'The Last Jedi' Leaves No Time to Mourn Han Solo

Han Solo in 1977's "Star Wars"
Han Solo, we missed you in "The Last Jedi"! Here's everyone's favorite smuggler in a scene from "Star Wars" in 1977. Mondadori Portfolio via Getty Images

"Star Wars: The Last Jedi," is the first time we've seen a "Star Wars" film open immediately after the previous one. The longest gaps between films spanned decades, the shortest gaps less than a year, but time had always passed.

"The Last Jedi" picks up moments after "The Force Awakens" ended, and that ending was bleak. The center of government in the galaxy was destroyed. An entire sun was consumed, and a planet blown up. But most devastating of all was the death of Han Solo.


The death of Han Solo, murdered at the hands of Kylo Ren, his own son, was a seismic event in terms of "Star Wars." From the 1977 debut of the first film, Han Solo has been one of the most popular characters in the franchise. Brought to life by Harrison Ford, Solo was a charming rogue and smuggler who reluctantly joined the Rebellion against the Empire. But for the characters in the "Star Wars" universe, the pace of "The Last Jedi" leaves them no time to mourn.

"The Last Jedi" opens moments after "The Force Awakens" ends, and Oscar Isaac, who plays the pilot Poe Dameron, said at the press conference that there was just no time for worrying about Han's death. "It's a dire situation and the Resistance is on its last legs. We're trying to survive, and the First Order is right on top of us. It's like war, and you have to keep moving and fight to survive. Everything that happens in 'The Force Awakens' just keeps pushing and reaches a critical mass."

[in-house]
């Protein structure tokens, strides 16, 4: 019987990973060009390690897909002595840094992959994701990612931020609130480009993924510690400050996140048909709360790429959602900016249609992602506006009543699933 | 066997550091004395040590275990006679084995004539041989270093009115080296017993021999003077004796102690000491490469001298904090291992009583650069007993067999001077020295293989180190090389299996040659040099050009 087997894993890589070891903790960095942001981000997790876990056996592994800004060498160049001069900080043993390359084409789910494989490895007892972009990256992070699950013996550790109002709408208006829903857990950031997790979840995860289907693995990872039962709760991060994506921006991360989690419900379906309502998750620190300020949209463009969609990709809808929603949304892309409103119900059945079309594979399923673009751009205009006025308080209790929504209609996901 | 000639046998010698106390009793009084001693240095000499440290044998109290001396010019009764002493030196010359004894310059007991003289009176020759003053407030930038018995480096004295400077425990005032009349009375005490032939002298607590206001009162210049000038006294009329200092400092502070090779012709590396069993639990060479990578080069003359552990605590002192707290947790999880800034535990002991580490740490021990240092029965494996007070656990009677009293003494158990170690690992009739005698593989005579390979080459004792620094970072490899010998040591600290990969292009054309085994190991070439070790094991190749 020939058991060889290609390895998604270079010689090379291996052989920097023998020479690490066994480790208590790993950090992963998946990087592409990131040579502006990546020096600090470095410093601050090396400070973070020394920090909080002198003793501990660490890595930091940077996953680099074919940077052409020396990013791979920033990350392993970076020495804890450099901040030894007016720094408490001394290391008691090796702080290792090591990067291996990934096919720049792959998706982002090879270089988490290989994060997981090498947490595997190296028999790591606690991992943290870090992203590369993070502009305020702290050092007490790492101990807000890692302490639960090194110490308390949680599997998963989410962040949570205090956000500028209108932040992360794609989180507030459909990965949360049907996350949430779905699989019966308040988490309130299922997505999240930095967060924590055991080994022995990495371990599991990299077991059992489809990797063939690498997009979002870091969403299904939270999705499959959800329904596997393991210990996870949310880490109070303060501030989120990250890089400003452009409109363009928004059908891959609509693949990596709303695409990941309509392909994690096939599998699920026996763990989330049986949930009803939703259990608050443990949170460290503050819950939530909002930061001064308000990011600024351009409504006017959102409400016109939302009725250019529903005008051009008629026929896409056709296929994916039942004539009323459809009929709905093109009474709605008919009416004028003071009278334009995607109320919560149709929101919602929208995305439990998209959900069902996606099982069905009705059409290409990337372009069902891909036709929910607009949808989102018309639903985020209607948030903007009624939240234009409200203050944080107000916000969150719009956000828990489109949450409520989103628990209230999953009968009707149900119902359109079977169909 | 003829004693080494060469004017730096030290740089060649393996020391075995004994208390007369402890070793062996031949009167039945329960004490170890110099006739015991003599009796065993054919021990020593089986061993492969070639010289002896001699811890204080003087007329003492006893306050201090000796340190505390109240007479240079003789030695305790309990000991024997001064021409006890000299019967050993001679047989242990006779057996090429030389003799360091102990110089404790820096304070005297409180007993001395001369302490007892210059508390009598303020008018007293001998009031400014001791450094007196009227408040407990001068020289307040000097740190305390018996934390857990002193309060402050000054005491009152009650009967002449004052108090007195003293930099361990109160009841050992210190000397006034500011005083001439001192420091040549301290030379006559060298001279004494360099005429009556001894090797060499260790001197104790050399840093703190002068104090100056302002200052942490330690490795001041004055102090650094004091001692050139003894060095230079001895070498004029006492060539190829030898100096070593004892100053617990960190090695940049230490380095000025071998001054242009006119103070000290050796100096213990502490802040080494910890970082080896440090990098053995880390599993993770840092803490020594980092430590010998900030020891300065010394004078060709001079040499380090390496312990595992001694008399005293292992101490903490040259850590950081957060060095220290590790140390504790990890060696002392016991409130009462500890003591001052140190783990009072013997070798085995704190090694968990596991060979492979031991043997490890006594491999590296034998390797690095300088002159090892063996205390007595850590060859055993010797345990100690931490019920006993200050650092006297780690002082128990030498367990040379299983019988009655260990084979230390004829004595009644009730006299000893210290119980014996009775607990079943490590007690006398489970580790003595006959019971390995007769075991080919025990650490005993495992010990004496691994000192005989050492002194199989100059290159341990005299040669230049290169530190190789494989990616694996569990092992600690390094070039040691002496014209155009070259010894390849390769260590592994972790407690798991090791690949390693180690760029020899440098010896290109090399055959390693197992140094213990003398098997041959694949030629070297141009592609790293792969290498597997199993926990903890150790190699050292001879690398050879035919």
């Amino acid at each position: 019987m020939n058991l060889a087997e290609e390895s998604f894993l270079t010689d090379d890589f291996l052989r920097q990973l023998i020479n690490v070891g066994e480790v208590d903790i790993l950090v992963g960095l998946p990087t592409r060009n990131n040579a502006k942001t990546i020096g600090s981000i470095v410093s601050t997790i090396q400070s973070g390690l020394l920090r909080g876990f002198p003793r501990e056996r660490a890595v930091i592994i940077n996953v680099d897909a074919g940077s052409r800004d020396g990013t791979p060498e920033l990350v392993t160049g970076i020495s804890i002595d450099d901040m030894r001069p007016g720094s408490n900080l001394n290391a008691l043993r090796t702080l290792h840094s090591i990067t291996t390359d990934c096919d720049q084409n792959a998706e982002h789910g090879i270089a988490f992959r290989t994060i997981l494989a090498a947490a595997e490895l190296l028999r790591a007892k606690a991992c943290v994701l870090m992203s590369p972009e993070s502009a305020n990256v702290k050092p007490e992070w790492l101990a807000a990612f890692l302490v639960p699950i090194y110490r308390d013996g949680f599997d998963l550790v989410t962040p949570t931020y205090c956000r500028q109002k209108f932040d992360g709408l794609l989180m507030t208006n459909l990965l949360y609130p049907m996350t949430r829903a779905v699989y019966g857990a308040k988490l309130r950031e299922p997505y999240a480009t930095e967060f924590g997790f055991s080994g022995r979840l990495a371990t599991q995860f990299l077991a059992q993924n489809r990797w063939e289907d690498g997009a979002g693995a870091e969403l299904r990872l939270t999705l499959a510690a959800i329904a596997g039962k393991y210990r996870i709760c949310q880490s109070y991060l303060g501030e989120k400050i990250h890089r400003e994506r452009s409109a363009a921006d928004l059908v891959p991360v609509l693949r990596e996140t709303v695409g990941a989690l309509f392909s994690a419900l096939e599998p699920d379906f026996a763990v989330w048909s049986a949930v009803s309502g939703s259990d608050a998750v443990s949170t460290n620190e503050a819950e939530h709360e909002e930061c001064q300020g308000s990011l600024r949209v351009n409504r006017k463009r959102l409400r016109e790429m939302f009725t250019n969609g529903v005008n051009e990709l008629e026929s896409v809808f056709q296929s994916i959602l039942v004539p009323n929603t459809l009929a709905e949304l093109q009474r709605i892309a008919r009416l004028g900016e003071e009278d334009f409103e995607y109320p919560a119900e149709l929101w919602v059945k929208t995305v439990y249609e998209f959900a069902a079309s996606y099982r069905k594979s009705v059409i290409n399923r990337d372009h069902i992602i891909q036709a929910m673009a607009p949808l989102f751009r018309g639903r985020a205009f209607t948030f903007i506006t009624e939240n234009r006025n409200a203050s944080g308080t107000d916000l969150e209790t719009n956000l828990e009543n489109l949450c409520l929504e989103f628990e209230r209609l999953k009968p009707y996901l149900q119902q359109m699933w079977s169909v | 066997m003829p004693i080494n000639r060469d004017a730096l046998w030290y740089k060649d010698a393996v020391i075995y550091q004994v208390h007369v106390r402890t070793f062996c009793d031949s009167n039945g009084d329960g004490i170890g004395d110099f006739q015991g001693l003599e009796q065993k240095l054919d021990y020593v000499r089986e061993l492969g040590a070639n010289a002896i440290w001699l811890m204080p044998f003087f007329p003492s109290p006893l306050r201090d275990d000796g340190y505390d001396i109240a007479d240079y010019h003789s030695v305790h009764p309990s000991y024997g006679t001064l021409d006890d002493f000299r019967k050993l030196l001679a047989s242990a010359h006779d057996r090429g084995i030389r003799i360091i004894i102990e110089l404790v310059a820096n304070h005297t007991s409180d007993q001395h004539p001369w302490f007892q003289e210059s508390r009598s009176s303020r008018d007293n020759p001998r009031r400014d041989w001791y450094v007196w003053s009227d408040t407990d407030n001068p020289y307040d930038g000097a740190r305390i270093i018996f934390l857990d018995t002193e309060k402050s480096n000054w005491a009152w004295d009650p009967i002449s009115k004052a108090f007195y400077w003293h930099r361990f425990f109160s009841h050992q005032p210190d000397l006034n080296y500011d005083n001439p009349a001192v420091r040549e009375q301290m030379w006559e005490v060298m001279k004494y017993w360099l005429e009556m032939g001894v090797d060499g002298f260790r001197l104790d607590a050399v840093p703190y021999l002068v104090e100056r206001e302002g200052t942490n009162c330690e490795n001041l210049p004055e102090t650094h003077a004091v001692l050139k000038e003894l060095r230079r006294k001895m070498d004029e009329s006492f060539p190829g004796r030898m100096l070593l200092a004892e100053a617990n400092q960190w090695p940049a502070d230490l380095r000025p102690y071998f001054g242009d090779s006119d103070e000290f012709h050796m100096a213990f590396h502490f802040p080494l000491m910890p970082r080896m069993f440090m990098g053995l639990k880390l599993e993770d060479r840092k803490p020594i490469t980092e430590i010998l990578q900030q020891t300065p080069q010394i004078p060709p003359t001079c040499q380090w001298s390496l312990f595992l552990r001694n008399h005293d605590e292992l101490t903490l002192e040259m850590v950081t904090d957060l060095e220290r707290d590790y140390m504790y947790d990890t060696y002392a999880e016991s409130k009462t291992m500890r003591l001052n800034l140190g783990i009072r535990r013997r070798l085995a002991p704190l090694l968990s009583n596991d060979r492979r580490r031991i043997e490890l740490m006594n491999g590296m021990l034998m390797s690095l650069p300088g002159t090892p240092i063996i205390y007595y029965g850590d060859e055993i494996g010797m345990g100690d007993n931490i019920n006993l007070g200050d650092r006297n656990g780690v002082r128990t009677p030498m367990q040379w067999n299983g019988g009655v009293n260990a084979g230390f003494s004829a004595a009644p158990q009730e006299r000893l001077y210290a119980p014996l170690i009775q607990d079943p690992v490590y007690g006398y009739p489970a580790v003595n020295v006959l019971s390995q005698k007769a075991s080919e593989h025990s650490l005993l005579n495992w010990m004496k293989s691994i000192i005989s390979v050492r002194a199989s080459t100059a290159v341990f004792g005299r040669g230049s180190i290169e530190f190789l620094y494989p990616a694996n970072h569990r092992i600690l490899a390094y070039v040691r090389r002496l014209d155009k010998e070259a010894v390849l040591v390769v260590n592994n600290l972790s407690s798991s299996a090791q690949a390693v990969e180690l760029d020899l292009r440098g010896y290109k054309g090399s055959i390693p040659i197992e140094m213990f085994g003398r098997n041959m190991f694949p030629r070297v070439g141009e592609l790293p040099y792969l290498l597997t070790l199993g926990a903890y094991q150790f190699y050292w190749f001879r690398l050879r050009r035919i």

John Boyega, who plays Finn, agreed. "We're just keeping it moving. The pressure is on. That was the thing that was unique to me about this movie is the commentary on war. There hasn't been a 'Star Wars' movie yet that handles war like this one does. It's messy. In terms of Han, we all feel sentimental, but Finn has a back injury, he's got stuff to do."

But Daisy Ridley, who plays Rey, had a different perspective, insisting that Solo's death profoundly affected her character. "Rey is very much affected by Han's death. Rey has been alone for a very long time and Han without trying to, she seeks something in him because there's an intimacy and something there she never dreamed of, and it's snatched away. For Rey, she has some time to ask some questions and wonder what it is that would lead someone [like Kylo Ren] to do something like that."

For General Leia, it won't be the first time she'll have to shelve her mournful feelings to fight the war. In the original "Star Wars," after watching the destruction of her home planet of Alderaan, she still has to get the Death Star plans to the Rebels. "There are no time for our sorrows," she told Commander Willard once she arrived on Yavin. And with the First Order bearing down on her at the end of "The Force Awakens," she'll have to find another time to deal with them as well.

But there's every chance that "The Last Jedi" will end in an even more dire situation than "The Force Awakens" did. And these characters might have so much more to mourn later — when they finally find the time.